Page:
Spend the second part of your holiday at Petite Anse Hotel. A small, personal property owned and operated by Philip and Annie Clift, this “hands on,” low-key, off-the-beaten-track property invites guests to enjoy a small pool, sandy beach, unique bedrooms, and fresh produce grown in nearby gardens or sourced from local producers.
Lunch: Mi Hacienda
If you can take your eyes away from the fabulous views of Grand Anse beach and try to stay alert while the Caribbean breezes cool your heated brow, dive into Green Callaloo soup. Entrees include a choice of barracuda, chicken, lobster, shrimp, snapper, roast beef, and chicken, plus desserts that range from homemade ice cream to a nutty gateau.
If your agenda includes seduction – the Sunset Bar at LaLuna will meet your purpose. Italian-born Bernardo Bertucci and his wife Wendy own and operate Laluna. Guests have a choice of bar stools, table-service, or Indonesian-style daybeds for maximum lounging. If the spirits moves you, the property offers 16 one- and two-bedroom cottages and an elegant spa.
Dinner: The Aquarium
Entrepreneur and Chef Ulrich Kühn and his artist wife, Rebecca Thompson, own and operate The Aquarium restaurant, and this is an experience that everyone wants to have time and time again. The winning combination of wonderful food, lively atmosphere, the charm and sophistication of Rebecca Thompson, plus an attentive staff makes the Aquarium a dining event must be repeated. In addition to running a world-class restaurant, Thompson offers her Maca Bana Villa guests painting and cooking classes.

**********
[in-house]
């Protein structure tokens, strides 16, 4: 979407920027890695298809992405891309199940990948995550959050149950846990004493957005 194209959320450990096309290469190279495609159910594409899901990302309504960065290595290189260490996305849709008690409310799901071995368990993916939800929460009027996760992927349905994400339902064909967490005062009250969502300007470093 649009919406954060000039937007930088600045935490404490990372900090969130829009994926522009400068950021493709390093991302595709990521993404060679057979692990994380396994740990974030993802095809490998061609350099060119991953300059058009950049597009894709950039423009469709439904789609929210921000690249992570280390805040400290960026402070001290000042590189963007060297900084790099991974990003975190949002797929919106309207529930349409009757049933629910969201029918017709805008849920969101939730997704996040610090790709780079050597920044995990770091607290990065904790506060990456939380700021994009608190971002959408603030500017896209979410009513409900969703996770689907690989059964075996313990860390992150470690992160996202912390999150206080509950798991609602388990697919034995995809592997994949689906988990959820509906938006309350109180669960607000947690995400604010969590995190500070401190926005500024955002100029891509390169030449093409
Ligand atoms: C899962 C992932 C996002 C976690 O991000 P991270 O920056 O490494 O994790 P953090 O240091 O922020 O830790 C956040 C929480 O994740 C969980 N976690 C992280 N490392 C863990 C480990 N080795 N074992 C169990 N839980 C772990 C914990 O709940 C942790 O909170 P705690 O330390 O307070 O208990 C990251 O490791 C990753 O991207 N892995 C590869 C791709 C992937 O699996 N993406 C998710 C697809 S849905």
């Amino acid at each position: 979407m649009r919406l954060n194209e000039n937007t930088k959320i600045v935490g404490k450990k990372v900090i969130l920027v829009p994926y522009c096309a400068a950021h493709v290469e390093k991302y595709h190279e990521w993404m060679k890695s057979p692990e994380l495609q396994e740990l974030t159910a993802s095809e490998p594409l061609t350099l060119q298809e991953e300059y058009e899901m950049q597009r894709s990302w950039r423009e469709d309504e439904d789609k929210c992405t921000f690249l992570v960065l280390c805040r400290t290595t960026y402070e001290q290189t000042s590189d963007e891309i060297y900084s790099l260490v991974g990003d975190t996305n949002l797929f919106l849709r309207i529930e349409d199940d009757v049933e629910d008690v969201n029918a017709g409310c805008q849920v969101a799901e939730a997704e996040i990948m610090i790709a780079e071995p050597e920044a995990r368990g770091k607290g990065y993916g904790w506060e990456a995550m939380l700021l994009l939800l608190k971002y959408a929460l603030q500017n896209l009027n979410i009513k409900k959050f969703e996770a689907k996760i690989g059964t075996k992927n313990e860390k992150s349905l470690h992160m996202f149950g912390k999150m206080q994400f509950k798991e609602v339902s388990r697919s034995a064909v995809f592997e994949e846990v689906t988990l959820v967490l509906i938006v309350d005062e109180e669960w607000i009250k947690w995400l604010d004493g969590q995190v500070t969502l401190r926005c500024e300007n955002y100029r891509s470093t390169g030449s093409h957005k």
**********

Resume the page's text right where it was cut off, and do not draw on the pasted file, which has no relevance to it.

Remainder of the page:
Aquarium Restaurant www.aquarium-grenada.com
Grenada Chocolate Company, Ltd www.grenadachocolate.com/about.html
Grenada Seafaris www.grenadaseafaris.com
Grenada Tourism www.grenadagrenadines.com
Jason de Caires Taylor www.underwatersculpture.com
Mandoo Tours www.grenadatours.com
Mi Hacienda www.mihacienda.gd
Petite Anse Hotel www.petiteanse.com
Sean Dowden firstname.lastname@example.org
Spice Island Beach Resort www.speiceislandbeachresort.com
Telfor Bedeau. 473.442.6200